Kerala Nirbhaya Murder: Do not poison the fountain of Justice before it begins to flow
‘X Killer arrested’, was the headline in almost all newspapers in Kerala, when Kerala Police took an Assam native in to custody in connection with the murder of Perumbavoor Dalit Law Student [X]. Who told the Media that he is the Killer? Did the Police say so? The police arrested a person who they believe has committed this heinous crime and they might have their own theories and evidence to prove that. But these theories and evidence have little value unless they pass through a trial before the court. In numerous case laws, it has been held by the Apex Court that Fair trial is a fundamental right of an Accused.
While browsing through case laws, I came across these observations made in a report referred in a Judgment of House of Lords "It is sometimes asserted that no judge will be influenced in his judgment by anything said by the media and consequently that the need to prevent the publication of matter prejudicial to the hearing of a case only exists where the decision rests with laymen. This claim to judicial superiority over human frailty is one that I find some difficulty in accepting. Every holder of a judicial office does his utmost not to let his mind be affected by what he has seen or heard of read outside the court and he will not knowingly let himself be influenced in any way by the media, nor in my view will any layman experienced in the discharge of judicial duties. Nevertheless it should, I think, be recognised that a man may not be able to put that which he has seen, heard or read entirely out of his mind and that he may be subconsciously affected by it.”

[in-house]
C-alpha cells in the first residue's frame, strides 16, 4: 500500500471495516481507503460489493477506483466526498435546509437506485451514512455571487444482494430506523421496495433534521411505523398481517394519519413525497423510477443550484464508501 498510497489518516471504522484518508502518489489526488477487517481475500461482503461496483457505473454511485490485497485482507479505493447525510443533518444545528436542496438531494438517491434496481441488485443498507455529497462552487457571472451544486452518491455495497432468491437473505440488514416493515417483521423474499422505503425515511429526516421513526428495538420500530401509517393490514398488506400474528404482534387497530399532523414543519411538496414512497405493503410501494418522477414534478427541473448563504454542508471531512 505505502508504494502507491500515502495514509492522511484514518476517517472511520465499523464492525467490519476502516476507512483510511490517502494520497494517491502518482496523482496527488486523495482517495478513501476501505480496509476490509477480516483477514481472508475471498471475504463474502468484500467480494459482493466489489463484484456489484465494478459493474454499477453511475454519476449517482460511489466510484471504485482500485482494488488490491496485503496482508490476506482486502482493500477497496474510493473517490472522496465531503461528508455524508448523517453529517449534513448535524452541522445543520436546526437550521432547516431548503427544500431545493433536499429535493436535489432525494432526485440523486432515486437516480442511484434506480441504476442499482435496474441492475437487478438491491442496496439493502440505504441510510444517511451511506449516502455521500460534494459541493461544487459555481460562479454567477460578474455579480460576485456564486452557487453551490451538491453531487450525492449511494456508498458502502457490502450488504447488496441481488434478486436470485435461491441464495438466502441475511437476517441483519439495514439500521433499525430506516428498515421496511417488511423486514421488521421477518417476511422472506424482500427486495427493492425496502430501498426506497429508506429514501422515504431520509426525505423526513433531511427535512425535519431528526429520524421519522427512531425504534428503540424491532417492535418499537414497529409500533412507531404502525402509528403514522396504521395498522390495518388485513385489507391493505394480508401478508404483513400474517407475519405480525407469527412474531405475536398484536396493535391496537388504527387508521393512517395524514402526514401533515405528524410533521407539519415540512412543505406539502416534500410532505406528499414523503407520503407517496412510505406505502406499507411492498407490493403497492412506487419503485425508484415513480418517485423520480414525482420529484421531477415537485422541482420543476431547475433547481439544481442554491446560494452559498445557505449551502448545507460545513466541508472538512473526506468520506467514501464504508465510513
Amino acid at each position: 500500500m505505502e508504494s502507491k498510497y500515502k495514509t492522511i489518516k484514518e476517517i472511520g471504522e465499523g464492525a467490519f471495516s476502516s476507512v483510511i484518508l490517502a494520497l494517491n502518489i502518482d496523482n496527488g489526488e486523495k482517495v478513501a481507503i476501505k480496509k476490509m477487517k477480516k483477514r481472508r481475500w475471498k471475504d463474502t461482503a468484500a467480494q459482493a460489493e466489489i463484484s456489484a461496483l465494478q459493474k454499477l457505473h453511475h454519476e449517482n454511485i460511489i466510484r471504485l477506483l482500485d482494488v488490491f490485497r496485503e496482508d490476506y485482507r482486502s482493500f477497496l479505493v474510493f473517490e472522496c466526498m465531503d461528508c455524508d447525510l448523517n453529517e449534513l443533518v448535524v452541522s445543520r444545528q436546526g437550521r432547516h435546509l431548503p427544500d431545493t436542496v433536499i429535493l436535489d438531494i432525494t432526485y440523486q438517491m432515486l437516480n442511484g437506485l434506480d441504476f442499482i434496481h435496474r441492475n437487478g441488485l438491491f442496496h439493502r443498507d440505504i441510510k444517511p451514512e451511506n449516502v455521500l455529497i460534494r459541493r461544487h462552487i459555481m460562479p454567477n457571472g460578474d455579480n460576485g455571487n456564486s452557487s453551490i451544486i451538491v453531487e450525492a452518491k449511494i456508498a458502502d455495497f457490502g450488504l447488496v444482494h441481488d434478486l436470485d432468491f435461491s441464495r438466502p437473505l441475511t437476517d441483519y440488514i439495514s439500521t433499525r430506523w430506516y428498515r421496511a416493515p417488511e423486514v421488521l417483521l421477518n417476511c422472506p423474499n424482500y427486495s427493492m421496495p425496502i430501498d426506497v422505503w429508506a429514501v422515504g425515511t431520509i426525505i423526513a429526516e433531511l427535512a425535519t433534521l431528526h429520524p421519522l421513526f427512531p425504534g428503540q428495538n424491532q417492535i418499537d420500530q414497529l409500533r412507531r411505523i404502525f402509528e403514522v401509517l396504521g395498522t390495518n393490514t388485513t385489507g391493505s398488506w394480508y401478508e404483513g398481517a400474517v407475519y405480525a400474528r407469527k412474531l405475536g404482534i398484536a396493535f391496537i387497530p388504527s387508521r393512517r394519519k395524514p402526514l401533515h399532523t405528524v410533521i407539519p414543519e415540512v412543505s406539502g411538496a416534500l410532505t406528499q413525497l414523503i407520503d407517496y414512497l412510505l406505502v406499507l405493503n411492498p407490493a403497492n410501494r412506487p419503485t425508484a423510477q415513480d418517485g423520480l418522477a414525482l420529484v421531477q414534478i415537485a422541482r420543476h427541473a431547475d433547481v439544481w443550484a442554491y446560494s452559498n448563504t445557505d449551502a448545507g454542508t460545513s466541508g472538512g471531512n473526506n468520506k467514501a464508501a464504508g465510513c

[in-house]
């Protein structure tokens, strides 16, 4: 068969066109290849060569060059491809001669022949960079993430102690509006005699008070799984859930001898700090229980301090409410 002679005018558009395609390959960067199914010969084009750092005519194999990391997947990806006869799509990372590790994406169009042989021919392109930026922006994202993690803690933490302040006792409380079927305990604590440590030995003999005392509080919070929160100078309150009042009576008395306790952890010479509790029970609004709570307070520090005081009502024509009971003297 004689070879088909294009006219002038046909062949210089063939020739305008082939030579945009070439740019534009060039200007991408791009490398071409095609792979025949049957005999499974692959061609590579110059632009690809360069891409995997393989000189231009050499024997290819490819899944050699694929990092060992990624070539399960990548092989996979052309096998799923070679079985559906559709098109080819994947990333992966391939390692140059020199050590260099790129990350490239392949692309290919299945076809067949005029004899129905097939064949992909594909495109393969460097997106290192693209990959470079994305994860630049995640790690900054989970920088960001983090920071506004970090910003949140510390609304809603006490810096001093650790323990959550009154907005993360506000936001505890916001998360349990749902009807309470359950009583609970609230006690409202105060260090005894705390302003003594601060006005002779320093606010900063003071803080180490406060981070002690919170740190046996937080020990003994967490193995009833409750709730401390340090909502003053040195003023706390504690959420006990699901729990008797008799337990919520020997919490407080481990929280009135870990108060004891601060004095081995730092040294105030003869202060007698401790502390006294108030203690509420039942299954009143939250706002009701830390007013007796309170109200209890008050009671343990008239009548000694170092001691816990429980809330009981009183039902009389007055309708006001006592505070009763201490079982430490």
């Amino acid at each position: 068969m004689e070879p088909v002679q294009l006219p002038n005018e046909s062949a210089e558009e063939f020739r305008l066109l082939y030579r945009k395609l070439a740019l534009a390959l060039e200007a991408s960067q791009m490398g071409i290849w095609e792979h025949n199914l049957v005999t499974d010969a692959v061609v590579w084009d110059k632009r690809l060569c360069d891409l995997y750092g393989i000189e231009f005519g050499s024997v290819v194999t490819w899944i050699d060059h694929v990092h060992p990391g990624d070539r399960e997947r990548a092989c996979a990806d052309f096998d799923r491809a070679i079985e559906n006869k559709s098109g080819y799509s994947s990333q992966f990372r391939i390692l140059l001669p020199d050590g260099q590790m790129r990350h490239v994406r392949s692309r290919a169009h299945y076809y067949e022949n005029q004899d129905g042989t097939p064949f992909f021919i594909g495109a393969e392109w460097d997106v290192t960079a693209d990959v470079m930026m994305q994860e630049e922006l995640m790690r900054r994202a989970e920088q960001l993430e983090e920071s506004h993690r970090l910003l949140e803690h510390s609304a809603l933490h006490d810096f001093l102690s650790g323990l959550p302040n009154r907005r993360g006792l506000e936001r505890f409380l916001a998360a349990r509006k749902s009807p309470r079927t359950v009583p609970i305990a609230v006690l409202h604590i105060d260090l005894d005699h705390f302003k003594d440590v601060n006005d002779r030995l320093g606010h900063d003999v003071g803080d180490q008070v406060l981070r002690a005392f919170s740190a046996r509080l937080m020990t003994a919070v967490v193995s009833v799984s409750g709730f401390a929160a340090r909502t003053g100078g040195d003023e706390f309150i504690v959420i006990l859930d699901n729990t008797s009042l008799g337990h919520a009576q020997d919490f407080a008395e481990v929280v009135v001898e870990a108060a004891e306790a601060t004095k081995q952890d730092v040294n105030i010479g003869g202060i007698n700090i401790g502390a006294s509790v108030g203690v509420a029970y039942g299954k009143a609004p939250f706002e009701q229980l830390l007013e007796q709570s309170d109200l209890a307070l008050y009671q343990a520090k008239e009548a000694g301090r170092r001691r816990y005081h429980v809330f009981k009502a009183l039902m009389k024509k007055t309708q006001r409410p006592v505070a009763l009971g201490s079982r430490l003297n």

We have a legislature which is empowered to legislate what is crime and what is not, an executive to prevent people from doing crime and to find out the persons who commit crime, a judiciary to really judge, after giving the person accused of committing a crime, a fair trial, whether he has committed the crime or not. Even after a Trial Court finds him guilty, he has the right to appeal before Superior courts.
Here the Police, after their investigation, comes out and say that they have found the person accused of brutally murdering a young girl. They disclose the evidence which led them to the accused. Media informs its viewers: “Here is the man who killed X”. Don’t these adversely affect a fair trial? Who and what authorized media to call him a Killer? If in future, a court of law acquits him, can the media compensate ‘the Killer’ for defaming him? Will not this campaign that he is a killer, affect fair trial and influence judges who preside over the trials? We have a right to believe as truth what the Police tell us. But remember that our right to such a belief should not deprive someone a ‘fair trial’, which is his fundamental right.